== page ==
The council conducted a similar public inquiry in August, when councilmembers grilled officials with the Sewerage and Water Board about pumping problems that contributed to flooding during severe thunderstorms.

Can the council prevent astroturfing?

Williams said it may be be necessary to create new rules or city ordinances to restore public trust and ban deceptive practices like paying people to show up at meetings.

People must fill out cards with their names and other information in order to speak at city council meetings. Williams wants them to disclose whether they received compensation in exchange for commenting on issues before the council, though that wouldn’t prevent them from speaking.

But it can be tricky to regulate grassroots lobbying.

“I’m suspicious of rules that limit the ways people can make their voices heard and skeptical of regulations that set up red tape.”—Paul Avelar, Institute for Justice

“I’m suspicious of rules that limit the ways people can make their voices heard and skeptical of regulations that set up red tape,” said Paul Avelar of the Institute for Justice, a libertarian law firm.

“You talk about these things at a 30,000-foot view and they seem reasonable, and then you start diving into the details and you realize all the hoops you’ll make people jump through,” Avelar said.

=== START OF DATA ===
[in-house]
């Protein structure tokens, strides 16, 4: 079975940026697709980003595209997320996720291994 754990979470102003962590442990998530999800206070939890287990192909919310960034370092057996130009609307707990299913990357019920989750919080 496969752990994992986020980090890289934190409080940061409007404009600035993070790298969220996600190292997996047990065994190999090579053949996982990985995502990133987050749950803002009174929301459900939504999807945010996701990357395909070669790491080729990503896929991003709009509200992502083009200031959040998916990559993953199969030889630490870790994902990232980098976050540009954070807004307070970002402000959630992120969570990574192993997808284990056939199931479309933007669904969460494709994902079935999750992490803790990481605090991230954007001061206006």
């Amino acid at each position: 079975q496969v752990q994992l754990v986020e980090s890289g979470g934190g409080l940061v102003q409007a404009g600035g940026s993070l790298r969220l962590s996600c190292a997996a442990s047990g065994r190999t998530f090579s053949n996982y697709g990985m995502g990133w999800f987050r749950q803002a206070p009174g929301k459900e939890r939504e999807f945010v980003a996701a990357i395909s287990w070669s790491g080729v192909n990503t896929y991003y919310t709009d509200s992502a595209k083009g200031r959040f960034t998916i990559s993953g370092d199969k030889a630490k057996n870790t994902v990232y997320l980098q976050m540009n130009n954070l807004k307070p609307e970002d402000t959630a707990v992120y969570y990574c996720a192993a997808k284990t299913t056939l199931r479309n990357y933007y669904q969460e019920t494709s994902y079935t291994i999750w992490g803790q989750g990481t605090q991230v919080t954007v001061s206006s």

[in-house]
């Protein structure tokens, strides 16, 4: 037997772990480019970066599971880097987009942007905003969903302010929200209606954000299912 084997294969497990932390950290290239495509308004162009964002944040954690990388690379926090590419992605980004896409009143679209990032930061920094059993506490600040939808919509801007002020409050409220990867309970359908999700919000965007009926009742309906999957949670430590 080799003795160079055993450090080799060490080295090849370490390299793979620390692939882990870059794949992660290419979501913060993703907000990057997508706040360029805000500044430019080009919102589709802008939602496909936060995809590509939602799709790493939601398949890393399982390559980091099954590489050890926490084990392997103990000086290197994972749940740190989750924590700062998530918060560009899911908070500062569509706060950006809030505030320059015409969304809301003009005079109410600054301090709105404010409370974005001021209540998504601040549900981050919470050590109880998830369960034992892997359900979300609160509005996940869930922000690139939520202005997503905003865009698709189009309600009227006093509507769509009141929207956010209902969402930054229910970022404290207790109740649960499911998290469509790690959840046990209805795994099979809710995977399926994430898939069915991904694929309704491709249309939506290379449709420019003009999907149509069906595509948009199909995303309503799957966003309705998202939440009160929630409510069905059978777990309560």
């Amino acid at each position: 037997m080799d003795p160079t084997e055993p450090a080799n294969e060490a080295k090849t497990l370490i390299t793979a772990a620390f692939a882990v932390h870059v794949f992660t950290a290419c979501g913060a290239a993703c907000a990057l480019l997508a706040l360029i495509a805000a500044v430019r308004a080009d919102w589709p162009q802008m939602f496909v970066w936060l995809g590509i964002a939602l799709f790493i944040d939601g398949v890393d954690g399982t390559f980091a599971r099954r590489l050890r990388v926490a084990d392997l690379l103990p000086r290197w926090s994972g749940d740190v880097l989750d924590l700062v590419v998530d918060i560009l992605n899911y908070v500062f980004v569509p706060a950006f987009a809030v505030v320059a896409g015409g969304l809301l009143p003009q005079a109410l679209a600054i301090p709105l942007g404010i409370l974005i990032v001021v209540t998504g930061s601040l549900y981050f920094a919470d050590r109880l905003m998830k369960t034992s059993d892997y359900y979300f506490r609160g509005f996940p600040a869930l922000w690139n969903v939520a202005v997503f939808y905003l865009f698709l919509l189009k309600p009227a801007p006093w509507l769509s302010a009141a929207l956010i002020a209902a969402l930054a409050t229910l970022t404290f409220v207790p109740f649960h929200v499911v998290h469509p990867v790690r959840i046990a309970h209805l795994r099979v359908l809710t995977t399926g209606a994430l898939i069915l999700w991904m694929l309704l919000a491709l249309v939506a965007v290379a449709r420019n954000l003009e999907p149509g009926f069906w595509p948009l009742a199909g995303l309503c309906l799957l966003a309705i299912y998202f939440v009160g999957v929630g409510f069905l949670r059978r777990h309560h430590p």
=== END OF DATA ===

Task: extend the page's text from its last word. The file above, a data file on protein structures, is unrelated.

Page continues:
Barriers to grassroots lobbying can hit regular people the hardest, Avelar said, while moneyed interests can hire lawyers and advisers to guide them through the process.

It’s not uncommon for organizations to transport and feed supporters when they attend a council meeting. Williams said he plans to differentiate between those arrangements and those in which someone is paid to deliver a prewritten speech, which is what happened at the power plant meetings.

Councilman Jay Banks expressed reservations about potential rules. “I don’t know how you regulate it,” he said. “Where do you draw the line? Who can speak?”

Will the council revisit its decision on the plant?

There doesn’t appear to be agreement on the council about reconsidering Entergy’s application for the $210 million gas-fired plant.

This is one of the messages Garrett Wikerson posted to his Facebook page advertising the gig.

Councilwoman Kristin Gisleson Palmer told The Lens she’s open to it. Councilwoman Helena Moreno told The Advocate “different options are being explored.”

But Banks said he isn’t sure that the paid speakers were “the linchpin that the whole approval hinged on.”

None of them were on the council when it approved the plant.

Williams was, and he voted in favor of it. He said he stands by that decision, which was based on hundreds of pages of testimony.

It remains unclear what process the council would use to revisit that decision.

Meanwhile, Entergy is forging ahead with the new plant. Thursday, construction equipment was working at the site.

Lens reporter Marta Jewson contributed to this story.

This story was updated after publication to include additional details of Entergy’s investigation and the council’s proposed investigation into the astroturfing campaign, and to include responses from Hawthorn and Crowds on Demand. (May 10 and 11, 2018)

Michael Isaac Stein

Michael Isaac Stein covers New Orleans' cultural economy and local government for The Lens. Before joining the staff, he freelanced for The Lens as well as The Intercept, CityLab, The New Republic, and...